There was another Versailles conference. That was 63 years ago when the Allied powers met to lay the ground for a new political order in post-World War I Europe. The fateful shortcomings of that exercise--including US withdrawal from the Versailles Treaty and subsequent refusal to join the League of Nations--are now a part of history. Ultimately the treaty failed and Europe 20 years later was again at war.
Today the challenges are different--but no less urgent. Will they be confronted with greater vision and unity than were evident six decades ago?
President Reagan will arrive in Versailles for the economic summit at a time of considerable international strain. The world economy is in deep recession.Unemployment is growing everywhere. Trade is stagnating. Nations are bickering over market access and discriminatory practices. Protectionism is on the rise again.
Much of the discussion among the seven leaders meeting in Versailles is certain to focus on such items as high US interest rates, stabilization of currency markets, and credits for the Eastern bloc. But the question is whether the seven will sufficiently consider the larger, longer-range problems that must be faced up to if the world economy is to be given a new lease on life.
While Mr. Reagan insists that his basic economic formula--less government intervention--will be enough to lift United States and other economies out of the doldrums, many economists are skeptical. The West Europeans and Japanese believe that the world economy is going through a structural sea change which will mean many years of social dislocations and require some government guidance. Unemployment, for example, is expected to continue to grow throughout the 1980s as a result of automation and intensified competition among the nations of the West, the East, and the third world.
Where will the solutions lie? All at least are agreed on the need to negotiate a new set of rules for world trade. Talks are in fact scheduled for November under the General Agreement on Tariffs and Trade (GATT), and the Versailles summit will no doubt lend impetus to these talks. The concern of economists, however, is whether these negotiations, which may take many years, will focus on the problems anticipated by the time the new rules go into effect. One warning voice is that of trade consultant Harald Malmgren, who served in the Nixon and Ford administrations, and who this past week told the Joint Economic Committee of Congress that US foreign economic policy usually addressed yesterday's problems--'' based on complaints from enterprises that failed to anticipate what was foreseeable.''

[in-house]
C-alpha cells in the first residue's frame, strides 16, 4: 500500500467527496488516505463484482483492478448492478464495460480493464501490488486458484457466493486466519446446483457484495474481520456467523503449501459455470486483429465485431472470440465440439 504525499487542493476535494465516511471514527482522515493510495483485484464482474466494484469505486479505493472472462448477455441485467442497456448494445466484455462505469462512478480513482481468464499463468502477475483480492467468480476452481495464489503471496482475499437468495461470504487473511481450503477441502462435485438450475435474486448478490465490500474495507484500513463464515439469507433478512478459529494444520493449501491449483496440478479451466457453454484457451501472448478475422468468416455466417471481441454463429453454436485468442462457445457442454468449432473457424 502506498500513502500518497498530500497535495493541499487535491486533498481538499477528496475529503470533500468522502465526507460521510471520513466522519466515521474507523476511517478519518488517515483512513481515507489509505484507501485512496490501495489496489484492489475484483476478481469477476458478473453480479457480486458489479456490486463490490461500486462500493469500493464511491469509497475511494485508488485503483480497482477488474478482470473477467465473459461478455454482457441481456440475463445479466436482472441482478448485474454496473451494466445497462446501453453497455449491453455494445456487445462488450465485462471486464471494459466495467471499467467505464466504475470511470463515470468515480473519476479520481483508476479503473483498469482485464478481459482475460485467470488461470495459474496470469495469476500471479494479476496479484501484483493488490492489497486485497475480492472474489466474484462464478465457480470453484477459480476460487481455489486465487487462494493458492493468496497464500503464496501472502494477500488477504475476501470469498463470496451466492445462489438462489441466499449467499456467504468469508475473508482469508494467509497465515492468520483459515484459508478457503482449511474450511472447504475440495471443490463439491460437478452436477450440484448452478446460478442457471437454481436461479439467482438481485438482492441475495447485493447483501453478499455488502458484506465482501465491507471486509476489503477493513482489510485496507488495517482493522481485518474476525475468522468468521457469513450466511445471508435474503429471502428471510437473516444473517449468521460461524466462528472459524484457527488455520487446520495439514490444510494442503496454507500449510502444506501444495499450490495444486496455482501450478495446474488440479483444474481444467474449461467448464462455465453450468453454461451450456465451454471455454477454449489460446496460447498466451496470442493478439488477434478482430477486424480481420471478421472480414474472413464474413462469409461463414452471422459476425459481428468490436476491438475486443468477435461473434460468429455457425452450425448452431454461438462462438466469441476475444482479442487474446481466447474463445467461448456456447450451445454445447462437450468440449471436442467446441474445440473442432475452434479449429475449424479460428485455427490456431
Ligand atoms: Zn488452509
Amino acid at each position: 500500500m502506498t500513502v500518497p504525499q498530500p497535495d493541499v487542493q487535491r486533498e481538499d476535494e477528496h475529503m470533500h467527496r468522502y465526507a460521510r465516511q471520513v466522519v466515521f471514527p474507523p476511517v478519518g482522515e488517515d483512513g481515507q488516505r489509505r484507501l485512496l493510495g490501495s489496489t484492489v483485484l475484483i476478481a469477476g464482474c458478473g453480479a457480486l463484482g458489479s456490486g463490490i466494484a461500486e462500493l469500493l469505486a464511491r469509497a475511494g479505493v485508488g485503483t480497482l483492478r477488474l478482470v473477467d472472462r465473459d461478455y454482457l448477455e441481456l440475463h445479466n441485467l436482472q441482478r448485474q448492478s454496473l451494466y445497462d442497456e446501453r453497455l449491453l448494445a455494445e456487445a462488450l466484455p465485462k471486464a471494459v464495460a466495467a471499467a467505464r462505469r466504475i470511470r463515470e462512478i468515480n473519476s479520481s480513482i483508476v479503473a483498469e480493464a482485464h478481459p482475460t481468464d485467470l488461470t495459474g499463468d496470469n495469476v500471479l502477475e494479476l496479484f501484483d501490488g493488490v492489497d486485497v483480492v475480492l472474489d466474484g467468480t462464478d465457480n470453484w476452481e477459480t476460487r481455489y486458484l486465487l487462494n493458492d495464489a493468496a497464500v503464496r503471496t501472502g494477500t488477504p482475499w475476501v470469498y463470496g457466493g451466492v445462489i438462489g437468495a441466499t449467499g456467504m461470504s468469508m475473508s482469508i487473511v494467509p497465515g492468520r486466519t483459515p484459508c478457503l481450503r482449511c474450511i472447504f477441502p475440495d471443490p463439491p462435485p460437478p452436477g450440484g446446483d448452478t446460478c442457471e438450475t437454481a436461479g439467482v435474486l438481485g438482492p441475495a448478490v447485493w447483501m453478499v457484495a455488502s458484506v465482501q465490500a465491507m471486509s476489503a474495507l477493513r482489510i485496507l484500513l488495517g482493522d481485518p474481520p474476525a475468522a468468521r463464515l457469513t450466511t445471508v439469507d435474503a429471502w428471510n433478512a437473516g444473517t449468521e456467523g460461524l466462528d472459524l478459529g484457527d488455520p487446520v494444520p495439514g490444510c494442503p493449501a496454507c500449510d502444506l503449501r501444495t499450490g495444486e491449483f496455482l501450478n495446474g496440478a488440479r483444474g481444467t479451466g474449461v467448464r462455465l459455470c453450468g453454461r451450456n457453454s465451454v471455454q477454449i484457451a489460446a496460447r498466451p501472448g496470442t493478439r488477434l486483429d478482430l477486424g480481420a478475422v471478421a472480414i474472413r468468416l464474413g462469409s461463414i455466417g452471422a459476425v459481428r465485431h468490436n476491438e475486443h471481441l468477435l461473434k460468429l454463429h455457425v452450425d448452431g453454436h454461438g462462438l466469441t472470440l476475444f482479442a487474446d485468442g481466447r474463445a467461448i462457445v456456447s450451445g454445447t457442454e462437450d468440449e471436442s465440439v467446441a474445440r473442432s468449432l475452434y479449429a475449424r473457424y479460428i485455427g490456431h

Mr. Malmgren would have business, labor, farm groups, bankers, and others look ahead (instead of at quarterly earnings) to the profound changes inevitably on the way. The information revolution, for instance, will mean enormous economies of scale, creating serious job problems and making new demands on education. New man-made materials will supplant natural resources, threatening such basic industries as steel, nonferrous metals, and chemicals and causing hardship for developing nations that rely on exports of primary products. Advances in biotechnology will challenge present chemical processes in manufacturing man-made chemicals and fibers. Along with such technological changes, there will be heightened competition in the 1980s and 1990s as new energy producers get going and developing nations begin to appropriate the new technologies.
Instead of clashing over policies toward the communist bloc, advises Mr. Malmgren, the United States and the other Western nations need to concentrate on keeping the Western economic system together and building a better framework for cooperation in meeting the technological challenges ahead. In his words, ''If our leaders look forward, they will recognize that the current problems of steel , autos, and microchips are only symptoms of the major changes coming. Better that the Western nations deal with these in concert, than in conflict.''
The Versailles summiteers, in short, face tasks no less far-reaching than that which confronted the summiteers of 1919. Will they do better?